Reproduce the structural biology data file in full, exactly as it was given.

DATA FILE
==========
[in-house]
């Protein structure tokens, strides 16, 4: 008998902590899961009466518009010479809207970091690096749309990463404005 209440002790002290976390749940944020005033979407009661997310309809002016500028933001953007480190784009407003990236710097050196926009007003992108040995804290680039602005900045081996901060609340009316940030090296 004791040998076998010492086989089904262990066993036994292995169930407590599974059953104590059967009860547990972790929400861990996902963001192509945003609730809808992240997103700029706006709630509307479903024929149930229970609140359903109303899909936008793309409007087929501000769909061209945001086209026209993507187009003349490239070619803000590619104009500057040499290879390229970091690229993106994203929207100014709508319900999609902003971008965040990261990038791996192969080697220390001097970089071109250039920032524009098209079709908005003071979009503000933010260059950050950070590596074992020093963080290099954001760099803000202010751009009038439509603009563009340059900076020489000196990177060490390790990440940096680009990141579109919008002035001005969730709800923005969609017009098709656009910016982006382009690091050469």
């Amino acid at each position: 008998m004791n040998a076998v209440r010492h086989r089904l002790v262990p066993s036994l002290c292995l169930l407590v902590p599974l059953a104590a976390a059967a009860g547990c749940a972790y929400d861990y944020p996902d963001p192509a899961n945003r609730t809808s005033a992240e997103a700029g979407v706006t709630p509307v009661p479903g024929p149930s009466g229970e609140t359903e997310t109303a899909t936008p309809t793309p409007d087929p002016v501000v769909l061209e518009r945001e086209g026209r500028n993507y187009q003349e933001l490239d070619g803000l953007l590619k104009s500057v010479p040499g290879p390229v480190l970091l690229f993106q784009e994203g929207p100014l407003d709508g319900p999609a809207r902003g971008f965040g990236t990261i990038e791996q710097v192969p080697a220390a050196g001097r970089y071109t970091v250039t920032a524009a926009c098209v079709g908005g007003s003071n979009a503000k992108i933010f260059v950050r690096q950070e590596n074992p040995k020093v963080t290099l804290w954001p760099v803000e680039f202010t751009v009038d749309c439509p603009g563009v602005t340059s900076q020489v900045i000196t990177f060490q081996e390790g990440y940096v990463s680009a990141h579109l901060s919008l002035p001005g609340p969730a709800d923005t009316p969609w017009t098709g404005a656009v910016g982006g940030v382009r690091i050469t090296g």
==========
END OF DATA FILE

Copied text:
[in-house]
């Protein structure tokens, strides 16, 4: 008998902590899961009466518009010479809207970091690096749309990463404005 209440002790002290976390749940944020005033979407009661997310309809002016500028933001953007480190784009407003990236710097050196926009007003992108040995804290680039602005900045081996901060609340009316940030090296 004791040998076998010492086989089904262990066993036994292995169930407590599974059953104590059967009860547990972790929400861990996902963001192509945003609730809808992240997103700029706006709630509307479903024929149930229970609140359903109303899909936008793309409007087929501000769909061209945001086209026209993507187009003349490239070619803000590619104009500057040499290879390229970091690229993106994203929207100014709508319900999609902003971008965040990261990038791996192969080697220390001097970089071109250039920032524009098209079709908005003071979009503000933010260059950050950070590596074992020093963080290099954001760099803000202010751009009038439509603009563009340059900076020489000196990177060490390790990440940096680009990141579109919008002035001005969730709800923005969609017009098709656009910016982006382009690091050469």
């Amino acid at each position: 008998m004791n040998a076998v209440r010492h086989r089904l002790v262990p066993s036994l002290c292995l169930l407590v902590p599974l059953a104590a976390a059967a009860g547990c749940a972790y929400d861990y944020p996902d963001p192509a899961n945003r609730t809808s005033a992240e997103a700029g979407v706006t709630p509307v009661p479903g024929p149930s009466g229970e609140t359903e997310t109303a899909t936008p309809t793309p409007d087929p002016v501000v769909l061209e518009r945001e086209g026209r500028n993507y187009q003349e933001l490239d070619g803000l953007l590619k104009s500057v010479p040499g290879p390229v480190l970091l690229f993106q784009e994203g929207p100014l407003d709508g319900p999609a809207r902003g971008f965040g990236t990261i990038e791996q710097v192969p080697a220390a050196g001097r970089y071109t970091v250039t920032a524009a926009c098209v079709g908005g007003s003071n979009a503000k992108i933010f260059v950050r690096q950070e590596n074992p040995k020093v963080t290099l804290w954001p760099v803000e680039f202010t751009v009038d749309c439509p603009g563009v602005t340059s900076q020489v900045i000196t990177f060490q081996e390790g990440y940096v990463s680009a990141h579109l901060s919008l002035p001005g609340p969730a709800d923005t009316p969609w017009t098709g404005a656009v910016g982006g940030v382009r690091i050469t090296g």